Teenage vegetarians may be at greater
risk of eating disorders and suicide than their meat-eating
Their study found that adolescent vegetarians
were more weight and body-conscious, more likely to have been
told by a doctor that they had an eating disorder, and more
likely to have tried a variety
of healthy and unhealthy weight control practices
including diet pills, laxatives and vomiting.
They were also more likely than their
peers to have contemplated or attempted suicide.
Male vegetarians were even more likely
to engage in unhealthy weight control practices
such as vomiting after eating and weighing themselves frequently
than non-vegetarian males.
The findings suggest that vegetarianism
may serve as a red flag for eating and other problems related
to self-image in teens.
The study indicates that adolescent
vegetarians are more likely than adult vegetarians to be vegetarians
for weight-control than for health reasons.
Because they are so interested in weight
control, they engage in a variety of behaviors that are associated
with trying to lose weight, both healthy and unhealthy.
The study found that nearly 6% of nearly
5,000 urban middle- and high-school students surveyed in Minnesota
reported that they were vegetarian, or did not eat red meat.
More than half of the vegetarians reported eating chicken,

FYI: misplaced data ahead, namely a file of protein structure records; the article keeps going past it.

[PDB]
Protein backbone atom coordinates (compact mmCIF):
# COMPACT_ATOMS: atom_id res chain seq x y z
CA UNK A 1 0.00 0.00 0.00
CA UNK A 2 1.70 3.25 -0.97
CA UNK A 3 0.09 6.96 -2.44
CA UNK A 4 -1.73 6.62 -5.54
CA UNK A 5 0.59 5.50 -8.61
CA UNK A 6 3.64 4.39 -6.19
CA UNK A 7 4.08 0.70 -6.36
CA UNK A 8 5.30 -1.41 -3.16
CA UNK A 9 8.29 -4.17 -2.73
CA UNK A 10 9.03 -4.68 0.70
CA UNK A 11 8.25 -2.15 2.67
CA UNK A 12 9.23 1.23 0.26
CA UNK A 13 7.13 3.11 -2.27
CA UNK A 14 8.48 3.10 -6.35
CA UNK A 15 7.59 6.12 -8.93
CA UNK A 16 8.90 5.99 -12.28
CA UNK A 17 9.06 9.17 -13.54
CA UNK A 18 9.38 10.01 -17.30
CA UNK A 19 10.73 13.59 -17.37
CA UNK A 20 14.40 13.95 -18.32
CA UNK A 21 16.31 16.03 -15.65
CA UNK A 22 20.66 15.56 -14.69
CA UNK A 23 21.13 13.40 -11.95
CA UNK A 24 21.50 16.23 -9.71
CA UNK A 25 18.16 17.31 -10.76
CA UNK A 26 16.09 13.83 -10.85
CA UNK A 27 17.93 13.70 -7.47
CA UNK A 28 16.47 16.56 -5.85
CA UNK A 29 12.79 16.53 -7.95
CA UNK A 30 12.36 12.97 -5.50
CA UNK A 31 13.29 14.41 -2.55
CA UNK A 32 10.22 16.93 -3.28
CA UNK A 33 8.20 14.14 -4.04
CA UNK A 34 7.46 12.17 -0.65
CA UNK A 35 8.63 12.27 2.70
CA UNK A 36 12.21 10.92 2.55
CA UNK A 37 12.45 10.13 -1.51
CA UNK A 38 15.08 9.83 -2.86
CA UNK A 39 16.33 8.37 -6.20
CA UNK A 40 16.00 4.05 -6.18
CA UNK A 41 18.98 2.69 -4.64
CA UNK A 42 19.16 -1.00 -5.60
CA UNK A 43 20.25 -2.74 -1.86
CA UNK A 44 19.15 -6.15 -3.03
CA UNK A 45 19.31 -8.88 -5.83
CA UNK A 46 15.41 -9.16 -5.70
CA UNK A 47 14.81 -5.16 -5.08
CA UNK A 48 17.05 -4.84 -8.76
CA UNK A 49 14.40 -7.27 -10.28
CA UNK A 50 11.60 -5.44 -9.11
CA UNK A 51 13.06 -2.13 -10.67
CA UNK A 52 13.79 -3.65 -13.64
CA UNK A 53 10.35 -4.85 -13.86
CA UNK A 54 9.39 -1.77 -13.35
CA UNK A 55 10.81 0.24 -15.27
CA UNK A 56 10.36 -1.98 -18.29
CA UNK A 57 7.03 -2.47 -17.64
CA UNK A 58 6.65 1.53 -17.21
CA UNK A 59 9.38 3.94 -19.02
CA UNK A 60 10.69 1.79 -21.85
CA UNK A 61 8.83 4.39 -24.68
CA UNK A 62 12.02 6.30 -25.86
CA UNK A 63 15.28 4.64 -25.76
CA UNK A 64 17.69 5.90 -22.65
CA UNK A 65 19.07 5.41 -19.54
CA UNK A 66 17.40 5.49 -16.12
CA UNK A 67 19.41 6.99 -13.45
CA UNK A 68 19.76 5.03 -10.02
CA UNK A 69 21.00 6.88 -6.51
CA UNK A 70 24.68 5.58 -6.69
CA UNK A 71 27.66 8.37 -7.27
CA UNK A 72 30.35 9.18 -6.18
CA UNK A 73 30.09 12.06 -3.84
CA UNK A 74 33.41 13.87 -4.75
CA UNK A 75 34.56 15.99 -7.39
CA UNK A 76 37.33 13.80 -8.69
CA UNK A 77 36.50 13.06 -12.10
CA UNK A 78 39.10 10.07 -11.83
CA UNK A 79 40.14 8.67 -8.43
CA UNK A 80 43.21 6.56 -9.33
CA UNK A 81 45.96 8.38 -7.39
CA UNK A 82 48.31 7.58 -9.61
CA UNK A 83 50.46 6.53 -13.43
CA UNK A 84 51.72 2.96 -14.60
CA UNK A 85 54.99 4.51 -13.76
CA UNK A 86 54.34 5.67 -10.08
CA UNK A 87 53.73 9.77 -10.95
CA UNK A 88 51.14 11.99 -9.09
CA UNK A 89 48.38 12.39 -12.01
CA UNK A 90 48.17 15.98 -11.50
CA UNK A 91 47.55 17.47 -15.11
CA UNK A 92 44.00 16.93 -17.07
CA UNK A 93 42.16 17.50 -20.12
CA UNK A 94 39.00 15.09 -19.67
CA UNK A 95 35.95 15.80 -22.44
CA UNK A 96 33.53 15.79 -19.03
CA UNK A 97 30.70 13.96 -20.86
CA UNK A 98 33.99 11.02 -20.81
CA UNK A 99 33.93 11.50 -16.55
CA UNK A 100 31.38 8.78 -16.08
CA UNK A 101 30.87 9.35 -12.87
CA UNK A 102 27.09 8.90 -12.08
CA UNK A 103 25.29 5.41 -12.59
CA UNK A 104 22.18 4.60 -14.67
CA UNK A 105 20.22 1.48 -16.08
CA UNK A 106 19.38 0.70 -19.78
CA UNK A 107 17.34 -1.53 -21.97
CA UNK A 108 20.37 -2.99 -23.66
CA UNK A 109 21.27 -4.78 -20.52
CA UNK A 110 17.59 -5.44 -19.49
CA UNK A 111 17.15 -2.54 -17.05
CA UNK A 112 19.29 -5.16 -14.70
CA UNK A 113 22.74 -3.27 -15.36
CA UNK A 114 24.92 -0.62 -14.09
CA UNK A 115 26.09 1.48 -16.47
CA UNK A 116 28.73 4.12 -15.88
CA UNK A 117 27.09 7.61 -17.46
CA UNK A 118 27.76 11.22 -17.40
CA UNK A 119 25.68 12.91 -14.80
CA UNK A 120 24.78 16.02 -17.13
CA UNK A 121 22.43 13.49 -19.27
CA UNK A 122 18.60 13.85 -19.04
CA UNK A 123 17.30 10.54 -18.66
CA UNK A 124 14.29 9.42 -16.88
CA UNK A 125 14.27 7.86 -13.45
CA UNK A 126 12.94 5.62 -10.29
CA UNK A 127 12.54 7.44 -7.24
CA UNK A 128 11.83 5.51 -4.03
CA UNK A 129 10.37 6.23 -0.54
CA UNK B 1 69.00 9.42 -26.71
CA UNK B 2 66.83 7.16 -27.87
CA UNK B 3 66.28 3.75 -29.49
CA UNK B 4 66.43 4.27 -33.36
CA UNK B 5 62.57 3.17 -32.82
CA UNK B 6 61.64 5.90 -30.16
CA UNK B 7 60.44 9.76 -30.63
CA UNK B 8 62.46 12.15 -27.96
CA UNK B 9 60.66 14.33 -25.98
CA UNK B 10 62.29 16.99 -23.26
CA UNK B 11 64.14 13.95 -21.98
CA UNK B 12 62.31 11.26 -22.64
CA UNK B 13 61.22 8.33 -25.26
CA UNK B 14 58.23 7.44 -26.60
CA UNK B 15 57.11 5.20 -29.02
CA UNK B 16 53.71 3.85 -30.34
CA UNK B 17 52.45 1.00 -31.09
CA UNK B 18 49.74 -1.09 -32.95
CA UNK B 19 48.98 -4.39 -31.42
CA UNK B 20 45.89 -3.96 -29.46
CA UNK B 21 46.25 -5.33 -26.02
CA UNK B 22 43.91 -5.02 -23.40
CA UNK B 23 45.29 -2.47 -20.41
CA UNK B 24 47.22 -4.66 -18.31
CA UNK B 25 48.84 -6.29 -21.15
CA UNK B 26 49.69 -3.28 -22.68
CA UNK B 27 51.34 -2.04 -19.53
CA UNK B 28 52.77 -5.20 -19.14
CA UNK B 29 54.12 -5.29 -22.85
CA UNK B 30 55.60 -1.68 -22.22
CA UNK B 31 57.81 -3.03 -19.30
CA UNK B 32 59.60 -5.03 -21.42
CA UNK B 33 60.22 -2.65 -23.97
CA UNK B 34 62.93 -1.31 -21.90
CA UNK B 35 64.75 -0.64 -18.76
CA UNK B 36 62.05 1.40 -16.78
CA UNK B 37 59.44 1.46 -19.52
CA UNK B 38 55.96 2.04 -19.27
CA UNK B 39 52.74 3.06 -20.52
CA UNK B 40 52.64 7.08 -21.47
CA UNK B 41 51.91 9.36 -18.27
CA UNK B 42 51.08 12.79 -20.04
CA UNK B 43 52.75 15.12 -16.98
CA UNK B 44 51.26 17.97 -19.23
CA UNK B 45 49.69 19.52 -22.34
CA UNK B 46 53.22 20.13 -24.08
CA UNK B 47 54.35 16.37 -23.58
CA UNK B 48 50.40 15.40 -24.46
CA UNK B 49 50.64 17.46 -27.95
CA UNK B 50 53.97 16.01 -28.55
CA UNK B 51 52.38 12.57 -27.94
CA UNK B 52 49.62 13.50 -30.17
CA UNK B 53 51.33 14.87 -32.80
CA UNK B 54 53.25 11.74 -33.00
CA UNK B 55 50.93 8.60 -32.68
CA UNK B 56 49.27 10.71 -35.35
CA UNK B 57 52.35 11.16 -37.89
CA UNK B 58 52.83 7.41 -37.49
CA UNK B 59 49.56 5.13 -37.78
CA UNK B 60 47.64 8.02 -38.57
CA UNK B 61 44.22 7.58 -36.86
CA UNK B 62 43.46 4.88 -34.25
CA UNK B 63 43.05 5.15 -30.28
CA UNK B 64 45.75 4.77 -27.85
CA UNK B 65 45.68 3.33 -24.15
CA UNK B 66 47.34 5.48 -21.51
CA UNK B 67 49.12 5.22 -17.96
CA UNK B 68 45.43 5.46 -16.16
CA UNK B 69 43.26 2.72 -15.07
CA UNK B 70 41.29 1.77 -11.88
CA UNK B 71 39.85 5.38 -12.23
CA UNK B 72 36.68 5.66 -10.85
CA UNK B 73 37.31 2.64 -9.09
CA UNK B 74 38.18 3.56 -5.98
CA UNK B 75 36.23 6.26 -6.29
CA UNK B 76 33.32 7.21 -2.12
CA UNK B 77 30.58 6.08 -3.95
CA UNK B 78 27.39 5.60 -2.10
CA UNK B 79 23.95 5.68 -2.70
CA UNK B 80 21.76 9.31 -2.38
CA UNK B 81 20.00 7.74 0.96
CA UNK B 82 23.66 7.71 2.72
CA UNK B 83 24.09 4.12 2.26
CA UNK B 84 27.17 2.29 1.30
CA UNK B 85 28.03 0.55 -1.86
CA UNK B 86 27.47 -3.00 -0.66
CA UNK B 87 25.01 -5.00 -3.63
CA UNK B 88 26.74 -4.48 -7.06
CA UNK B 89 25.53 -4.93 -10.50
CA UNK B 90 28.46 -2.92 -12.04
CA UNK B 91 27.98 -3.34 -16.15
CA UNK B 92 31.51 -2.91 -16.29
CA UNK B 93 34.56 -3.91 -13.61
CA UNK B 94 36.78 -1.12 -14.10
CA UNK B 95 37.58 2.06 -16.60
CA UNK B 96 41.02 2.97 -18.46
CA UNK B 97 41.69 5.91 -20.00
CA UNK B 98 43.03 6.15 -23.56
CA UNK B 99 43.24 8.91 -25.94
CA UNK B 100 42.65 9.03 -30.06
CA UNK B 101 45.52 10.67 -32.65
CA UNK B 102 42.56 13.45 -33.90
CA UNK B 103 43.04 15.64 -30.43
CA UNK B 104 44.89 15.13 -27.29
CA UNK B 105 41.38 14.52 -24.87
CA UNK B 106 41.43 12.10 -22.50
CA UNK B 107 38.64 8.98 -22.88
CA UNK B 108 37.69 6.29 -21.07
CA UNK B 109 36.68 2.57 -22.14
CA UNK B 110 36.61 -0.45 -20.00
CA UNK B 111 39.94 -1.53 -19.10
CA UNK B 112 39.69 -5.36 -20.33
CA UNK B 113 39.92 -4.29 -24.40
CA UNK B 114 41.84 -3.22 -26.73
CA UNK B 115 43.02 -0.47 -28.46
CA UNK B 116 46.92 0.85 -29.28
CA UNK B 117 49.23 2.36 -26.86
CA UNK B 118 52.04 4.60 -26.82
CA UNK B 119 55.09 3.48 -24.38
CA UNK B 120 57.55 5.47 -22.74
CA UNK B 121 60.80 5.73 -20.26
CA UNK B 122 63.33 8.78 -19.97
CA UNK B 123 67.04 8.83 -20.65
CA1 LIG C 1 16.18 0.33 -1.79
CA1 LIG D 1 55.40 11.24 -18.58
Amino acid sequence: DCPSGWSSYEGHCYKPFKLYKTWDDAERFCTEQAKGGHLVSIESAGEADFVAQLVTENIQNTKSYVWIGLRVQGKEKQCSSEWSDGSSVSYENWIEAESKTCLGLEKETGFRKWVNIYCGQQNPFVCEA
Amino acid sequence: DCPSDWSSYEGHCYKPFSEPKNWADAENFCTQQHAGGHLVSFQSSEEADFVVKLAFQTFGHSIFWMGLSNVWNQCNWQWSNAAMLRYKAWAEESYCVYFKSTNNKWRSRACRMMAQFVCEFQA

about 42% ate fish, more than three-quarters ate eggs and
nearly 80% consumed dairy products.
Overall, semi-vegetarians, or those who
ate some animal products, were more likely to engage in weight-control
practices but less likely to exercise than restricted vegetarians.
Semi-vegetarians may be using the diet as another form of
weight control and may be a target for programs to prevent
All vegetarians weighed themselves more
often and were more likely
to say that they were dissatisfied with their bodies
than non-vegetarians. Vegetarians were also more likely to
report that they cared less about being healthy although they
cared more about eating healthy foods.
The results of the study show that nearly
three-quarters of vegetarians
were females and nearly half were white.
The main reason for following a vegetarian
diet was a desire to lose or maintain weight. Students also
said they did not want to be involved in killing animals,
they did not like the taste of meat, they thought vegetarianism
was a healthier diet, and they wanted to help the environment.
of Adolescent Health December 2001;29:406-416